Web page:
Evaluation of Stress Cardiac Magnetic Resonance Imaging in Risk Reclassification of Patients With Suspected Coronary Artery Disease
AUTHORS: Antiochos P, Ge Y, Steel K, Chen Y-Y, Bingham S, Abdullah S, Mikolich JR, Arai A, Bandettini P, Patel A, Farzaneh-Far A, Heitner J, Shenoy C, Leung S, Gonzalez J, Shah D, Raman S, Ferrari V, Schulz-Menger J, Stuber M, Simonetti O, Murthy V, Kwong R
JAMA Cardiology, : e202834, July 2020
The role of stress cardiac magnetic resonance (CMR) imaging in clinical decision-making by reclassification of risk across American College of Cardiology/American Heart Association guideline-recommended categories has not been established.
To examine the utility of stress CMR imaging for risk reclassification in patients without a history of coronary artery disease (CAD) who presented with suspected myocardial ischemia.
Design, setting, and participants:
A retrospective, multicenter cohort study with median follow-up of 5.4 years (interquartile range, 4.6-6.9) was conducted at 13 centers across 11 US states. Participants included 1698 consecutive patients aged 35 to 85 years with 2 or more coronary risk factors but no history of CAD who presented with suspected myocardial ischemia to undergo stress CMR imaging. The study was conducted from February 18, 2019, to March 1, 2020.
Main outcomes and measures:
Cardiovascular (CV) death and nonfatal myocardial infarction (MI). Major adverse CV events (MACE) including CV death, nonfatal MI, hospitalization for heart failure or unstable angina, and late, unplanned coronary artery bypass graft surgery.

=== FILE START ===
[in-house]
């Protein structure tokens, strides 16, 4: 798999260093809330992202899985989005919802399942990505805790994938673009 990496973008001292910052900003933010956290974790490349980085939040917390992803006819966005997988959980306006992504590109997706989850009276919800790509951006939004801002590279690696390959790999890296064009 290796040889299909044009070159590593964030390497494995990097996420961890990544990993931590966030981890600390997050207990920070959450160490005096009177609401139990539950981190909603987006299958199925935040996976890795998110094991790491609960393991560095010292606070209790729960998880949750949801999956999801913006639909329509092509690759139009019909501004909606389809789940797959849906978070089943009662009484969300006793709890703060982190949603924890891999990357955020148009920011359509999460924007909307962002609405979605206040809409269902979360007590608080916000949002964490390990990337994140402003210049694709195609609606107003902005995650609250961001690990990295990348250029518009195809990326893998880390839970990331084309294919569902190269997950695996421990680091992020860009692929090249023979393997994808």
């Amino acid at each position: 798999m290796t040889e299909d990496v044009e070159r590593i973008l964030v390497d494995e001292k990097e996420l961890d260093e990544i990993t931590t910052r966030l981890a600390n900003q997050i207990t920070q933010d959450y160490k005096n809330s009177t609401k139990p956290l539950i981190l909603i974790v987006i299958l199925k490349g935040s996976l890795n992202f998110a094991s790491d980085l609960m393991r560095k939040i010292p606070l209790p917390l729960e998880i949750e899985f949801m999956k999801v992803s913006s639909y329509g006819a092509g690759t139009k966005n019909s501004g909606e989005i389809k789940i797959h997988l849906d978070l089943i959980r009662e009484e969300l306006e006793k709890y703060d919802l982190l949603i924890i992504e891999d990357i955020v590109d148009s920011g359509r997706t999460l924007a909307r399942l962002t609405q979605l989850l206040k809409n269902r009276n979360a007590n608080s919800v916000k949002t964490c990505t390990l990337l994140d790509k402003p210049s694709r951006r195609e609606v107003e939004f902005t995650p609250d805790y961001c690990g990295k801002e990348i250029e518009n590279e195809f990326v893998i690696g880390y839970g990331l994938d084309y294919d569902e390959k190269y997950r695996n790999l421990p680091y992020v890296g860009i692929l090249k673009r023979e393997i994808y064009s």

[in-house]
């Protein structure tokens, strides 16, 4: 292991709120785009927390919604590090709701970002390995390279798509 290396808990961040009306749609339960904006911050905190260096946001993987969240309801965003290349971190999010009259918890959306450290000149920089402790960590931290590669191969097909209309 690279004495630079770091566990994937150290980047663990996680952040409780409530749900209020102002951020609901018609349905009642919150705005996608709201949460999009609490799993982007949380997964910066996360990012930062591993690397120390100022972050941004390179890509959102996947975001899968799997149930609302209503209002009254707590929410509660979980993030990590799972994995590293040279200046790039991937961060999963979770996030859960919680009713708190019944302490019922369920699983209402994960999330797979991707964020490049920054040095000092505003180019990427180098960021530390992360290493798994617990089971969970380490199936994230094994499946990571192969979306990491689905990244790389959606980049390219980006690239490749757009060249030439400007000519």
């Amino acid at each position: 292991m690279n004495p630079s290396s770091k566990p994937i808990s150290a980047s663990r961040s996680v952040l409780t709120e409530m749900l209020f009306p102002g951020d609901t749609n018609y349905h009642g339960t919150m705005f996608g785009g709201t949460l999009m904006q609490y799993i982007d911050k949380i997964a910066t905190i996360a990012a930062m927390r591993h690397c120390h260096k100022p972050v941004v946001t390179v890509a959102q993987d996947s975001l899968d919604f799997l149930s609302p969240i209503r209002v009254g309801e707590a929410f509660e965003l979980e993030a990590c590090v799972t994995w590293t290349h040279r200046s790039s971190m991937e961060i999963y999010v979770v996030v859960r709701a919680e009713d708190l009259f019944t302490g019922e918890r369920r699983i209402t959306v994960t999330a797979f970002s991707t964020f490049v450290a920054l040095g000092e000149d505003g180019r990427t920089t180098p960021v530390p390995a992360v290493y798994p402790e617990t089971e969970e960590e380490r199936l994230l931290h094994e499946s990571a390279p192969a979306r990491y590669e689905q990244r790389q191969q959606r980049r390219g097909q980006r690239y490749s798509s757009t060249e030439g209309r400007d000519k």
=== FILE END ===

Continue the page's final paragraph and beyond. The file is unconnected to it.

Of the 1698 patients, 873 were men (51.4%); mean (SD) age was 62 (11) years, accounting for 67 CV death/nonfatal MIs and 190 MACE. Clinical models of pretest risk were constructed and patients were categorized using guideline-based categories of low (<1% per year), intermediate (1%-3% per year), and high (>3% year) risk. Stress CMR imaging provided risk reclassification across all baseline models. For CV death/nonfatal MI, adding stress CMR-assessed left ventricular ejection fraction, presence of ischemia, and late gadolinium enhancement to a model incorporating the validated CAD Consortium score, hypertension, smoking, and diabetes provided significant net reclassification improvement of 0.266 (95% CI, 0.091-0.441) and C statistic improvement of 0.086 (95% CI, 0.022-0.149). Stress CMR imaging reclassified 60.3% of patients in the intermediate pretest risk category (52.4% reclassified as low risk and 7.9% as high risk) with corresponding changes in the observed event rates of 0.6% per year for low posttest risk and 4.9% per year for high posttest risk. For MACE, stress CMR imaging further provided significant net reclassification improvement (0.361; 95% CI, 0.255-0.468) and C statistic improvement (0.092; 95% CI, 0.054-0.131), and reclassified 59.9% of patients in the intermediate pretest risk group (48.7% reclassified as low risk and 11.2% as high risk).
Conclusions and relevance:
In this multicenter cohort of patients with no history of CAD presenting with suspected myocardial ischemia, stress CMR imaging reclassified patient risk across guideline-based risk categories, beyond clinical risk factors. The findings of this study support the value of stress CMR imaging for clinical decision-making, especially in patients at intermediate risk for CV death and nonfatal MI.